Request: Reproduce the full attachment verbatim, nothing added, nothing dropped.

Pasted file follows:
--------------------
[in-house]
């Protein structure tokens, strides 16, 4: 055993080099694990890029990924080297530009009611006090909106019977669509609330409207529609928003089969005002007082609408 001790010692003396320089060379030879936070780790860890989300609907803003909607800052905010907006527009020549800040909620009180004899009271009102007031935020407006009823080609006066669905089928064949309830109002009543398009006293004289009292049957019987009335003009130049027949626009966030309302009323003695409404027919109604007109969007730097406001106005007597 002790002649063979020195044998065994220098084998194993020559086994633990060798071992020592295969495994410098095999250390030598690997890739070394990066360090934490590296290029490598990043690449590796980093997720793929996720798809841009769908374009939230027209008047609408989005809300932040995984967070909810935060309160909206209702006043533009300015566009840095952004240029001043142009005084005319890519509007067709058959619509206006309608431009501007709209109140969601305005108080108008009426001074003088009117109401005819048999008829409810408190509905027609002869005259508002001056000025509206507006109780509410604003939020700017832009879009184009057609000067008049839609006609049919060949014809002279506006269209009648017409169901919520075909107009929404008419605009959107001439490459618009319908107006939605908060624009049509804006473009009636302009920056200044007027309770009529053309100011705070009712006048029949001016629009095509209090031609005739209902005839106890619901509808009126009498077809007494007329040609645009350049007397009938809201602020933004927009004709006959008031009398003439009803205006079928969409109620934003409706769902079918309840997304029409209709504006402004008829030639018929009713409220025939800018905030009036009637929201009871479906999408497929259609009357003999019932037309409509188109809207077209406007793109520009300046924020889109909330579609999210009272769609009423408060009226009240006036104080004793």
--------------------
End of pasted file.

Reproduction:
[in-house]
């Protein structure tokens, strides 16, 4: 055993080099694990890029990924080297530009009611006090909106019977669509609330409207529609928003089969005002007082609408 001790010692003396320089060379030879936070780790860890989300609907803003909607800052905010907006527009020549800040909620009180004899009271009102007031935020407006009823080609006066669905089928064949309830109002009543398009006293004289009292049957019987009335003009130049027949626009966030309302009323003695409404027919109604007109969007730097406001106005007597 002790002649063979020195044998065994220098084998194993020559086994633990060798071992020592295969495994410098095999250390030598690997890739070394990066360090934490590296290029490598990043690449590796980093997720793929996720798809841009769908374009939230027209008047609408989005809300932040995984967070909810935060309160909206209702006043533009300015566009840095952004240029001043142009005084005319890519509007067709058959619509206006309608431009501007709209109140969601305005108080108008009426001074003088009117109401005819048999008829409810408190509905027609002869005259508002001056000025509206507006109780509410604003939020700017832009879009184009057609000067008049839609006609049919060949014809002279506006269209009648017409169901919520075909107009929404008419605009959107001439490459618009319908107006939605908060624009049509804006473009009636302009920056200044007027309770009529053309100011705070009712006048029949001016629009095509209090031609005739209902005839106890619901509808009126009498077809007494007329040609645009350049007397009938809201602020933004927009004709006959008031009398003439009803205006079928969409109620934003409706769902079918309840997304029409209709504006402004008829030639018929009713409220025939800018905030009036009637929201009871479906999408497929259609009357003999019932037309409509188109809207077209406007793109520009300046924020889109909330579609999210009272769609009423408060009226009240006036104080004793």